Some outside challenges remain, even in the state hosting GG9. A federal court is currently hearing a case on Ohio's gay marriage ban, but from the judges' statements, it seems that ban won't last much longer.

And while demonization in the U.S. dissolves, the Games are still significant to the LGBT community internationally. At GG9, the entrance of Russia's team elicited the loudest applause of the opening ceremony, and its captains received an award for their daring resistance to their homeland's oppressive anti-gay laws. Such support and sanctuary is unquantifiable.

The Games don't pack up and ship out of Cleveland until this Sunday and there are plenty more competitions and performances until then. After that, they're out of North America until 2022, and in their next incarnations will undoubtedly pick up more culture, more talent, and more victories to add to the legacy.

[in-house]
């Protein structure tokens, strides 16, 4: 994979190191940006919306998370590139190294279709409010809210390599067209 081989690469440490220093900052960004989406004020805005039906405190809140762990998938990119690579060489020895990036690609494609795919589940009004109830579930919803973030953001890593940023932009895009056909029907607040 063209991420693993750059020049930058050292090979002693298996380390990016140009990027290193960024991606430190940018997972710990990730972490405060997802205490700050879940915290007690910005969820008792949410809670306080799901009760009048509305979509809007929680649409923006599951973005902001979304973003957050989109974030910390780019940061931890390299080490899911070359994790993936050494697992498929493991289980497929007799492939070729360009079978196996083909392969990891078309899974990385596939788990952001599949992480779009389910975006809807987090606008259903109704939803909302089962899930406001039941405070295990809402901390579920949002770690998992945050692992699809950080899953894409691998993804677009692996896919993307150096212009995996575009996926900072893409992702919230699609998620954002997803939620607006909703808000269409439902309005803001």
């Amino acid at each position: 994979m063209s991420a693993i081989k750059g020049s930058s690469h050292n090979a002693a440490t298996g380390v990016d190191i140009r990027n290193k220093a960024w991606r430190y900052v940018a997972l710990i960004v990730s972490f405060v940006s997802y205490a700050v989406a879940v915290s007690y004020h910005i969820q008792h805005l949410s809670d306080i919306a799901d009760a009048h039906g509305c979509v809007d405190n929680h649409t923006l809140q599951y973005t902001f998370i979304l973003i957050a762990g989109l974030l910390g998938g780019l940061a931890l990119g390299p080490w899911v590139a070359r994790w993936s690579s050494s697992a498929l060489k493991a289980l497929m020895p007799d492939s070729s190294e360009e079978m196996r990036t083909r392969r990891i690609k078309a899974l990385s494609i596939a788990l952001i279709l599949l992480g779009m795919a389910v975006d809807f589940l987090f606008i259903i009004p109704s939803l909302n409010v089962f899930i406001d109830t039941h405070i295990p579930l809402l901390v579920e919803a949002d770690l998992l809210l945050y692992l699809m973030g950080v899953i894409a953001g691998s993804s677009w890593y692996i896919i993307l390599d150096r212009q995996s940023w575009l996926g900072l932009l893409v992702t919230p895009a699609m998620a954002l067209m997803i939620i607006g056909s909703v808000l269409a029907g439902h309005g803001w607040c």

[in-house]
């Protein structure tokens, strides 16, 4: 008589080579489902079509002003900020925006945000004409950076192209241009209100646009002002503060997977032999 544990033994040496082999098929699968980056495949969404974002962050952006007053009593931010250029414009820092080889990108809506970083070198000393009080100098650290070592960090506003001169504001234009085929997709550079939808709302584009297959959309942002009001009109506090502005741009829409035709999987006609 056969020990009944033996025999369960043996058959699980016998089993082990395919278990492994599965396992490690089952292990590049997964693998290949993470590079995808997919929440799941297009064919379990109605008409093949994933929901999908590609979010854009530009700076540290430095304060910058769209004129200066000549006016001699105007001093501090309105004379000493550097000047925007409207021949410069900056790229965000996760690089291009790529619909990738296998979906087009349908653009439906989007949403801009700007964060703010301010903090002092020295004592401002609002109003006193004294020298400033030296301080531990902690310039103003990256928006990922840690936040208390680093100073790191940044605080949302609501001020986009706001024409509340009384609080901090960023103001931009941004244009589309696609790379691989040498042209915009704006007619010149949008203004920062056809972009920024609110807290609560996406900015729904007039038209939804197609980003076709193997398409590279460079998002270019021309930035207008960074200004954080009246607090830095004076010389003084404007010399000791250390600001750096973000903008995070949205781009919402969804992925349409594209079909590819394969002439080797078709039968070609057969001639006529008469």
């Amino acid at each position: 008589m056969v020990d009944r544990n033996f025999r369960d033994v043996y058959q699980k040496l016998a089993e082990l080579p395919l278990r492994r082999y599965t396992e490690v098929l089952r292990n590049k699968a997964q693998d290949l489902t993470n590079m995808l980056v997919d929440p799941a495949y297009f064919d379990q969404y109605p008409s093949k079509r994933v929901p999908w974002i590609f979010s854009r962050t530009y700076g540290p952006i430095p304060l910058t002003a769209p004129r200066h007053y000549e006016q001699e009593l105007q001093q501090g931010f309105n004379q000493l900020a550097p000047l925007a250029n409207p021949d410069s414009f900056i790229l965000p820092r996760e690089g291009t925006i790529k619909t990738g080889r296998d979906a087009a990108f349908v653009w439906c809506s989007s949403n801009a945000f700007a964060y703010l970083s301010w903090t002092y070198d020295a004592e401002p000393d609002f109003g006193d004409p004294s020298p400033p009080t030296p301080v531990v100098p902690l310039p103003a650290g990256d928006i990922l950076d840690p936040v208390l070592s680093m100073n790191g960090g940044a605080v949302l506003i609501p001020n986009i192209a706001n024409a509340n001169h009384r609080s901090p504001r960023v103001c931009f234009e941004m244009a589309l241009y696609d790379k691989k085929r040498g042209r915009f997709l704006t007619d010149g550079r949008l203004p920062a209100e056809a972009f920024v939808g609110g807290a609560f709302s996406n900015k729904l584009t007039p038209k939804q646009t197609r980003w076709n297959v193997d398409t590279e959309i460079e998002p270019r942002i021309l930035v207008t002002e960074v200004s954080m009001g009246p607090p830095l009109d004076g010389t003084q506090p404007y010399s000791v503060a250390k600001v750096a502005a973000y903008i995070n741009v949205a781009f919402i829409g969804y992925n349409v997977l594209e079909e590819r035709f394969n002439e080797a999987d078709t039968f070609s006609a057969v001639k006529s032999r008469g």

Editor's Note: We invite comments and request that they be civil and on-topic. We do not moderate or assume any responsibility for comments, which are owned by the readers who post them. Comments do not represent the views of Reason.com or Reason Foundation. We reserve the right to delete any comment for any reason at any time. Report abuses.

70 responses to “As LGBT Rights Flourish, the Gay Games Have Enduring Value to the Community

  1. Alt Alt Text: “ur doin it wrong”

  2. Fabulous!

  3. I’m really regretting not having entered the grappling event. No homo.

    1. I always knew you were Horde.

  4. All the way from The Gayest City on Earth…Beautiful Akron, Ohio!!!!

  5. Well, I am never getting the time back from reading this.

  6. Explain to me why such a thing exists for any reason other than the pettiest expression of identity politics.

    because I don’t recall the actual Olympics being any less homo.

    1. Could you define “identity politics” for me?